Jamaica Plain . 
Melrose . 
Dubuque, Iowa. 



Boston . 
Woburn 
Dedham . 
Charlestown 
Boston . 
Boston . 



$46 80 



17 16 



63 57 



$45 24 

34 32 
387 66 
103 74 

3 90 

3 90 

7 80 

39 00 

35 88 



28 86 
15 60 



198 12 


31 20 


114 66 


43 68 


28 08 


3 90 


4 68 


56 16 


2 34 


1 95 


47 58 


28 86 


2 34 


11 70 


17 16 


50 70 


93 60 


25 74 


37 44 


37 44 


7 80 


79 56 


31 98 


1 56 


21 06 


9 30 


13 26 


4 68 


54 60 


33 54 


177 06 


219 18 


39 00 


31 20 


370 50 


1 56 


106 86 


50 70 


26 52 


3 90 


32 76 


78 


28 08 


53 04 



3 90 



31 20 
114 66 



1 95 



37 44 



13 26 
4 68 



39 00 



96 



Non-Resident Tax-Paters — (Continued.) 



RESIDENCE. 



Rhoarles, A. II. 
Rich. Harriet, L. . 
Richards, Elise B. * Wm. R. 
Richards, Joseph R. 
Richards, Daniel . 
Richardson, Lucretia T. 
Riedell, John H. . 
Robinson, John B. 
Robinson, Benj. F. 
Robinson, Charles, Jr. 
Roonev, Patrick M. 
Rouillard, E. R. . 
Rowe Brothers 
Russell Ellen H. . 
Ryan, Margaret .J. 
Rvan, William B. . 
Real Estate and Building Co. 



Saco & Biddelord Saving 
Safford, A.H. 
Safford, N. F. 
Safford, N. h\, trustee 
Sahlien, David A. 
Sandeen, Catherine, heir 
Saulsbury. Jotham 
Scaife, Helen A. . 
Serannage, Matthew 
Seaver, Jacob W. . 
Severance, George E. 
Sharp, J. C. 
Shaw, Joseph P. . 
Shaw, Lydia A. 
Shute, J. M. 

Simmons, Eliza P., heirs 
Simmons, John O.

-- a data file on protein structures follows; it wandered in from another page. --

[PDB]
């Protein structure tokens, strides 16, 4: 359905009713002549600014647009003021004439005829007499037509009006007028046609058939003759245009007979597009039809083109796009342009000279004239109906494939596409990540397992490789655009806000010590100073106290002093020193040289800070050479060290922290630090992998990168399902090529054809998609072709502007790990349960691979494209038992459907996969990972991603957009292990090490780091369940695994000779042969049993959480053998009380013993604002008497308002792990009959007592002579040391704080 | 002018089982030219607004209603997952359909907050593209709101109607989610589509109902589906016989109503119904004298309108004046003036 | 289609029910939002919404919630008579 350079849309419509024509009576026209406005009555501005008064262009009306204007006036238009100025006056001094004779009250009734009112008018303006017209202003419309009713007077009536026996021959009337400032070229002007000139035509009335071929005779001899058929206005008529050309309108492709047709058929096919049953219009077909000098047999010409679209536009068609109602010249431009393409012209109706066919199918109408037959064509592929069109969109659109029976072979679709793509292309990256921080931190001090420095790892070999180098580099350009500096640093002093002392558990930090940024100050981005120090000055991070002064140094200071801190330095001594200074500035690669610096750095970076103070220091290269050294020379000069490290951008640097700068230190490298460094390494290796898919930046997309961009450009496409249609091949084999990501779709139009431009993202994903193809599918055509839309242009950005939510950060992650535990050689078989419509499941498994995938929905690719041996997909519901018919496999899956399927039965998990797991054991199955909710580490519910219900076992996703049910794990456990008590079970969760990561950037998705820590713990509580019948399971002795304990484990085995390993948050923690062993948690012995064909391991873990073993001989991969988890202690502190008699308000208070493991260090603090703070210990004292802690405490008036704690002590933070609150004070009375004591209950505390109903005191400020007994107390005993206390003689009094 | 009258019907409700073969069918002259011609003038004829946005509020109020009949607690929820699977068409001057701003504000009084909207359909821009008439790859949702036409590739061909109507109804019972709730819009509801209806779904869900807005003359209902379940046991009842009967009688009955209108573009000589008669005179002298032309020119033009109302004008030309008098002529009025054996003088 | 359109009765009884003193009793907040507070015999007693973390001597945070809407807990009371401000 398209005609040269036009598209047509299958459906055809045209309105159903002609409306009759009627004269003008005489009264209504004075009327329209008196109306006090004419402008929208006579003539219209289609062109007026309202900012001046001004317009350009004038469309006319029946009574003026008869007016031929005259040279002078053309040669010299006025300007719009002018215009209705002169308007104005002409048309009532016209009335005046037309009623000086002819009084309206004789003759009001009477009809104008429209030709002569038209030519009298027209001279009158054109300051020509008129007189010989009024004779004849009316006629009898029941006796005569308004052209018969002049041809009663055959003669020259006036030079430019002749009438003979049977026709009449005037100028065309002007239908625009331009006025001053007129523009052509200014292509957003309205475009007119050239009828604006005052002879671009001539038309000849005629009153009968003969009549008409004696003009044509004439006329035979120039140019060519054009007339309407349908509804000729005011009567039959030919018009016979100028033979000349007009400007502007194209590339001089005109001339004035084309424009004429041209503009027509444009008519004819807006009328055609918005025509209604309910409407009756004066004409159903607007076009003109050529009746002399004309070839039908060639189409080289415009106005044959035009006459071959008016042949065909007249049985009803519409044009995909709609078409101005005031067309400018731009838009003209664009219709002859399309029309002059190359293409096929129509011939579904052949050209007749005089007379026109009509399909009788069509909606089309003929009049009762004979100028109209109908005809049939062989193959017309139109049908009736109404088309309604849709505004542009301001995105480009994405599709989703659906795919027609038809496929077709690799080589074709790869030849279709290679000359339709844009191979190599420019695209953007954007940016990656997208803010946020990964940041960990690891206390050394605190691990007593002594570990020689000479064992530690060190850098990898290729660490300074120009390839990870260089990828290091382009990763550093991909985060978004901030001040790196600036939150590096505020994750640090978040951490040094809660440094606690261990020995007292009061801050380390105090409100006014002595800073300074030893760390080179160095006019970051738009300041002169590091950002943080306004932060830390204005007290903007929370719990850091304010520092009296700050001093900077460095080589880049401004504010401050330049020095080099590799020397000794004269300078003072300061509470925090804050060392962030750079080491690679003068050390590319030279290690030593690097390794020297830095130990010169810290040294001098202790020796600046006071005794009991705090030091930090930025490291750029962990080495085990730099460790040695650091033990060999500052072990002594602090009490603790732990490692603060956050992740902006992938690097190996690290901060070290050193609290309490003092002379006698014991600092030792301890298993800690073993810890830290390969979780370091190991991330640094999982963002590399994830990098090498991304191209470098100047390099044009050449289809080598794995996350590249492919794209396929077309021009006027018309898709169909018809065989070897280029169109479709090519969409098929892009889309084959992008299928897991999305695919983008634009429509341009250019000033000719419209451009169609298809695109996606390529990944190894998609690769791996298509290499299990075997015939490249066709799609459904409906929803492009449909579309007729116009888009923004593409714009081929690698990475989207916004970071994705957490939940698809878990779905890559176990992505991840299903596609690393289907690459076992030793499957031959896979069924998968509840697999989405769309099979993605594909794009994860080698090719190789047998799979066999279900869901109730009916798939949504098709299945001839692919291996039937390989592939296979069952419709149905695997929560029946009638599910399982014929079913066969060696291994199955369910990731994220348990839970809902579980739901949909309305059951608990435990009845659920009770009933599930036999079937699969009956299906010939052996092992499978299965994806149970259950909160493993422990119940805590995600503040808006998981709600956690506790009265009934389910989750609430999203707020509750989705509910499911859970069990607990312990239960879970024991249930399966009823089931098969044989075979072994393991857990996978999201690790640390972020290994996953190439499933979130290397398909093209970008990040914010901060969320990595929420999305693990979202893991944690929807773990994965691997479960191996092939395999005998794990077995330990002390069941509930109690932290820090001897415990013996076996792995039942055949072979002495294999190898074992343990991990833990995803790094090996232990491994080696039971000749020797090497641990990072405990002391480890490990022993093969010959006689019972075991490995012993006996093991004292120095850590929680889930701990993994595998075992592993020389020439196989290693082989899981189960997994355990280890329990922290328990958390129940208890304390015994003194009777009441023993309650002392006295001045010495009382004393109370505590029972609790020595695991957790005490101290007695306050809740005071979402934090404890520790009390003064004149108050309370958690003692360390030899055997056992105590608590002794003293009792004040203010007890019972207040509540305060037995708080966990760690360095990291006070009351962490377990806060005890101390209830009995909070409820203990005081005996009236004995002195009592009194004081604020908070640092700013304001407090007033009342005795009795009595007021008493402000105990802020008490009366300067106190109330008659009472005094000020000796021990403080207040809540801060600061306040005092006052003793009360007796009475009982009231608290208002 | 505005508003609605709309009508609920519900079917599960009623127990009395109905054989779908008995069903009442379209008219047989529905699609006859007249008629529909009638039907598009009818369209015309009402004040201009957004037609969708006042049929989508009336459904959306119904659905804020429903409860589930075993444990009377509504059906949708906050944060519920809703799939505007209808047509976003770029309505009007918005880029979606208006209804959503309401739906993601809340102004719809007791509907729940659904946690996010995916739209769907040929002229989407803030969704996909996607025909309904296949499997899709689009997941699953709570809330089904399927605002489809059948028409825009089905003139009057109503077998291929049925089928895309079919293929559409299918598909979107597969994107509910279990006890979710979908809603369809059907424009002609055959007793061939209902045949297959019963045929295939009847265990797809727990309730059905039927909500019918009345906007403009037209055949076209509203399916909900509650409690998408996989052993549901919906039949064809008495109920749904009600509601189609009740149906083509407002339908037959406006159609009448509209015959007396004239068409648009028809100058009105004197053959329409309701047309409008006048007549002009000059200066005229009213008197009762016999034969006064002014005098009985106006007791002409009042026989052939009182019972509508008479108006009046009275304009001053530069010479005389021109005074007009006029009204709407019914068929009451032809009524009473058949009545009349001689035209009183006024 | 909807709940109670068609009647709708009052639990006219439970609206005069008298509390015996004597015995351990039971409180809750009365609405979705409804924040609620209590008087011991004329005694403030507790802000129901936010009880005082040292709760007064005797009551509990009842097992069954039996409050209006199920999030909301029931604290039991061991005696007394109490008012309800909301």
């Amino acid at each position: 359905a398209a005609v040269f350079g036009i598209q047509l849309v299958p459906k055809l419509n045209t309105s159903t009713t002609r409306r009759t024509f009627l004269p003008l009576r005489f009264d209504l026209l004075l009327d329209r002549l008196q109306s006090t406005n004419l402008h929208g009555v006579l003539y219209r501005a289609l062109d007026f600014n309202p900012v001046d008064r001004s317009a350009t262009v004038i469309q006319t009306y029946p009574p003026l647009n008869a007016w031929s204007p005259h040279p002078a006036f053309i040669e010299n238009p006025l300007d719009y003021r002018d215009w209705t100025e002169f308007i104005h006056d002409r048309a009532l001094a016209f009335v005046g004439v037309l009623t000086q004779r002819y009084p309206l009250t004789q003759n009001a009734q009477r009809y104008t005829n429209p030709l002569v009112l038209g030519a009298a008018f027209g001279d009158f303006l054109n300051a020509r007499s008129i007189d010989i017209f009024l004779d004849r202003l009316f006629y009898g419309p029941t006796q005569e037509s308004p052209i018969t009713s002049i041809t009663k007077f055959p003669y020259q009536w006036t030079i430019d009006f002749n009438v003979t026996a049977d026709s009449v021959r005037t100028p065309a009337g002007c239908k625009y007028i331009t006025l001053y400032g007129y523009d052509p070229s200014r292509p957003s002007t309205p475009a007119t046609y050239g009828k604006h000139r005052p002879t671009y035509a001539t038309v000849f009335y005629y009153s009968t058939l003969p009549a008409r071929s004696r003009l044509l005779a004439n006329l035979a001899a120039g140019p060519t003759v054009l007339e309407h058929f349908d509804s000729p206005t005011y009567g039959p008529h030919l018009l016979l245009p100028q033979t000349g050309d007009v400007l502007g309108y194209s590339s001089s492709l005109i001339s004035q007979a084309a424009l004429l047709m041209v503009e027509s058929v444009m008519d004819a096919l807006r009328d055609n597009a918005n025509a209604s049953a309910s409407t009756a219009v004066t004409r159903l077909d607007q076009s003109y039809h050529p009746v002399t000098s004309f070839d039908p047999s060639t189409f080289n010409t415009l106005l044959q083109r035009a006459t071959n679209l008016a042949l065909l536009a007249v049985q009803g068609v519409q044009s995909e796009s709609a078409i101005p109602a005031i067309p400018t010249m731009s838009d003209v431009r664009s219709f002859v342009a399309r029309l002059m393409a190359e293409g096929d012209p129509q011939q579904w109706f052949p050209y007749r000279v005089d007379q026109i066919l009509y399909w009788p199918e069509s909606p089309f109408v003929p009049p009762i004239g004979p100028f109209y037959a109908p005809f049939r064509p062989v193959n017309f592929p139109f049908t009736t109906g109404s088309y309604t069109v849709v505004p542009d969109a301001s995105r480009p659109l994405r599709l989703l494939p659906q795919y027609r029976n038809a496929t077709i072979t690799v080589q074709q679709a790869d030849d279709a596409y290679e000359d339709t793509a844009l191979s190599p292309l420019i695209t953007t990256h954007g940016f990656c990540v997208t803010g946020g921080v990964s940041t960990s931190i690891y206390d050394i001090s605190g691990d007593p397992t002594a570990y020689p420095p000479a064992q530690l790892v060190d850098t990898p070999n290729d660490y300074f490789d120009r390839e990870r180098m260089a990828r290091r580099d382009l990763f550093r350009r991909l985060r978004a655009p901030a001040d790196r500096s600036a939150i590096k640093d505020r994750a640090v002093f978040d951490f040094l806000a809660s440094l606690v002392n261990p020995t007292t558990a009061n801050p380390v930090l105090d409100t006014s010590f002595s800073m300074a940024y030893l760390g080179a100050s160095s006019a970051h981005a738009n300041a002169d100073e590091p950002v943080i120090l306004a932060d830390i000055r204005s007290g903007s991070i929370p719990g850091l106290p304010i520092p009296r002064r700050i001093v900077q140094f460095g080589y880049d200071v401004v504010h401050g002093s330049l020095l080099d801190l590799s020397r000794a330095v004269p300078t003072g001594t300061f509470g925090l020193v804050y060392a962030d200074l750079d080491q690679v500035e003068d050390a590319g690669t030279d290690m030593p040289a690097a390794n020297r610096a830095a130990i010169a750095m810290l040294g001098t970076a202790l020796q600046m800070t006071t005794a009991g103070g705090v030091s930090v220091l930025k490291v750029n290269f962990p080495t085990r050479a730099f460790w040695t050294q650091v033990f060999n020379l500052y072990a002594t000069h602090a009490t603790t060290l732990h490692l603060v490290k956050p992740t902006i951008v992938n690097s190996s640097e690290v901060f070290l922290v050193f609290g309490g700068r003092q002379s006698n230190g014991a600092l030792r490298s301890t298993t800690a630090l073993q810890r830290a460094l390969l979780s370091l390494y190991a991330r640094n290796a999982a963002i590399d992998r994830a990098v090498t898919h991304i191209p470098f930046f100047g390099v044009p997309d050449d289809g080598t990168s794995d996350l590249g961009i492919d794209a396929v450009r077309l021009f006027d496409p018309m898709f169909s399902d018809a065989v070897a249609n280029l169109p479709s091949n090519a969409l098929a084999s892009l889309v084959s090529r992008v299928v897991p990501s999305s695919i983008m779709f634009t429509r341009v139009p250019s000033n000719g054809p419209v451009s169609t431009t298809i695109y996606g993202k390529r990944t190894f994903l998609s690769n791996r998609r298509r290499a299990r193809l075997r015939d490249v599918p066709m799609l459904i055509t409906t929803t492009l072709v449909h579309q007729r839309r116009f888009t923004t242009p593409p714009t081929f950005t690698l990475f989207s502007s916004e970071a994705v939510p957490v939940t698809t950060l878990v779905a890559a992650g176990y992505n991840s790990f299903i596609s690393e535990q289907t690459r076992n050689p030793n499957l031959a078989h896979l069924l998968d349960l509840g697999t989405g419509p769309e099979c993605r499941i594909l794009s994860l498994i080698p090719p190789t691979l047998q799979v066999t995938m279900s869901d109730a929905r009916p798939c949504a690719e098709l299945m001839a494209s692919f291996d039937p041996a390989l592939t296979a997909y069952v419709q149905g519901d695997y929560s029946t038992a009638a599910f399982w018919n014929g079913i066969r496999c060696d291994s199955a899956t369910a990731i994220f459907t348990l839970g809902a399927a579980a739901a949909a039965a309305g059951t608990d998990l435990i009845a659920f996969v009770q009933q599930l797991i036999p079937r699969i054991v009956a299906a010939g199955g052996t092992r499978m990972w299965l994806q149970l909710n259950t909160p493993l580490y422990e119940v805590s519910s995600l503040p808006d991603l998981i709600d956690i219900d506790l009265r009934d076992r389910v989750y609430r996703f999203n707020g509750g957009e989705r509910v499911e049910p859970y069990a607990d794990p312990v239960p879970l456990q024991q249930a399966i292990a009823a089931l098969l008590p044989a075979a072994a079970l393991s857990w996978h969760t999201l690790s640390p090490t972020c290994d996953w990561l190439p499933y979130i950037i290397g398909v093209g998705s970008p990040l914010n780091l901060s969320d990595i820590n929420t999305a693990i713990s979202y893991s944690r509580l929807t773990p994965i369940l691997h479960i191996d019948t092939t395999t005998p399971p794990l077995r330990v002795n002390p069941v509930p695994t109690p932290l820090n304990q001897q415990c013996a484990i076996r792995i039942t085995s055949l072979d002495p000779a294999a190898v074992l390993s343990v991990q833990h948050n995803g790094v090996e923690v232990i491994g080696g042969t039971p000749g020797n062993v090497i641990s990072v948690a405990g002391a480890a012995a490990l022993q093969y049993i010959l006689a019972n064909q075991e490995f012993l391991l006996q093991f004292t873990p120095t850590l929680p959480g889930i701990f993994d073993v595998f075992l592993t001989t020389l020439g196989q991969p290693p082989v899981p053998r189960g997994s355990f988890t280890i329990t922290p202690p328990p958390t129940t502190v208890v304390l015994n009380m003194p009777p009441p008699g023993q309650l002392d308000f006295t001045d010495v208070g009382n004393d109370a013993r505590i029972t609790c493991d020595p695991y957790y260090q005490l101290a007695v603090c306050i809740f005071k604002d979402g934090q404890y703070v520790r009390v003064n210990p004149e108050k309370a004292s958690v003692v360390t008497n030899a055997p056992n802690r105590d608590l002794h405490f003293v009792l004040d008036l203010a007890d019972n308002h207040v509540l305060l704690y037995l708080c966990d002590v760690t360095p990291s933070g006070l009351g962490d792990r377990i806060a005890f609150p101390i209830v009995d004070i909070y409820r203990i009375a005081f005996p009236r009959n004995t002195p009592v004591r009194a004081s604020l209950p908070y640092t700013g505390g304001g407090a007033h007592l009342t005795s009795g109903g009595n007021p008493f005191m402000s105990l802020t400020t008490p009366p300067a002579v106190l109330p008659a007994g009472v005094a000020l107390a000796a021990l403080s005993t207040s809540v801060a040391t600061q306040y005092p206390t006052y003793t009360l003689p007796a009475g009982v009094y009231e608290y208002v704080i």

Simmons, William A. 
Sinclair, George B. 
Skinner, Frederick 
Smith, Oliver A. . 
Smith, W. A 
Smith, Harriet E. & Ell 
Smith, Maria A. . 
Snyder, C. B., heirs of 
Somes, Samuel S. . 
Somes, Herbert C. 
So. Scituate Savings Ban 
Spring, Rebecca B. 
Springer, Chas C. 
Springer, George H. 
Springfield, Nathaniel 
Stanwood, J. E. 
Stark, Mary 
Stark, John H. 
Steohenson, W. G. 
Stevens, Elizabeth W. 
Stevens, Elizabeth W. 
Stevenson, Mary F. heL . 
Stevenson, Hemenway & 
Stone, Franklin, heirs of 
Stratton, Charles E. 
Straw, John B. 
Sullivan, Margaret. 
Sullivan, Frank E. 
Sumner, M. P. 



s Bank 



of 



of 



F. 



of 
Russe 



Boston ' . 
Fall River 
Boston . 
Cambridge 
Danvers 
Dorchester 



Littleton Common 
New York, N. Y 
West Newton 
New Bedford 
Arlington 
Boston . 
Boston . 
Charlestown 
Boston . 
Boston . 



Saco, Me. 
Cambridge 
Milton . 
Milton . 
New York, N, 
Roxbnry 
Weymouth 
Boston . 
Med ford 
Boston . 
Canibndgeport 
Dorchester 
Jamaica Plain 
Somerville 
Boston 
W. Newton 
Boston . 
Boston . 
Wakefield 
Boston . 
Newton . 
Norwood 
Dedliam . 
Barre 

New York, N. ~] 
Milton . 
Milton 
So. Scituate 
Perth Ambov, N. Y 
St. Paul, Minn, 
Boston . 
Boston . 
Topsfield 
Boston . 
Boston . 
Boston . 
Boston . 
Boston . 
Waterville, N. Y. 
Milton 
Boston . 
Fitchburg 
Lewiston, Me. 
South Boston 
Dorchester 
Dcdham . 



Per 



$1 17 



Real 
Estate. 


Unpaid. 


$42 12 




57 72 




78 00 




24 18 




9 36 




1 56 




39 0(1 




56 16 




35 88 


$35 88 


60 84 




6 24 




2 34 





22 62 

28 86 

48 36 

1644 24 



312 78 
143 52 
43 68 
28 08 
IS 72 
12 48 
85 80 
9 36 
9 36 
5 85 
3 12 
1 56 

3 90 
70 98 

109 20 

4 68 
32 76 
59 28 



26 52 


9 36 


3 90 


32 76 


3 12 


42 90 


37 44 


99 84 


59 28 


23 40 


7 02 


18 72 


2 34 


38 22 


78 


44 46 


20 28 


332 28 


34 32 


78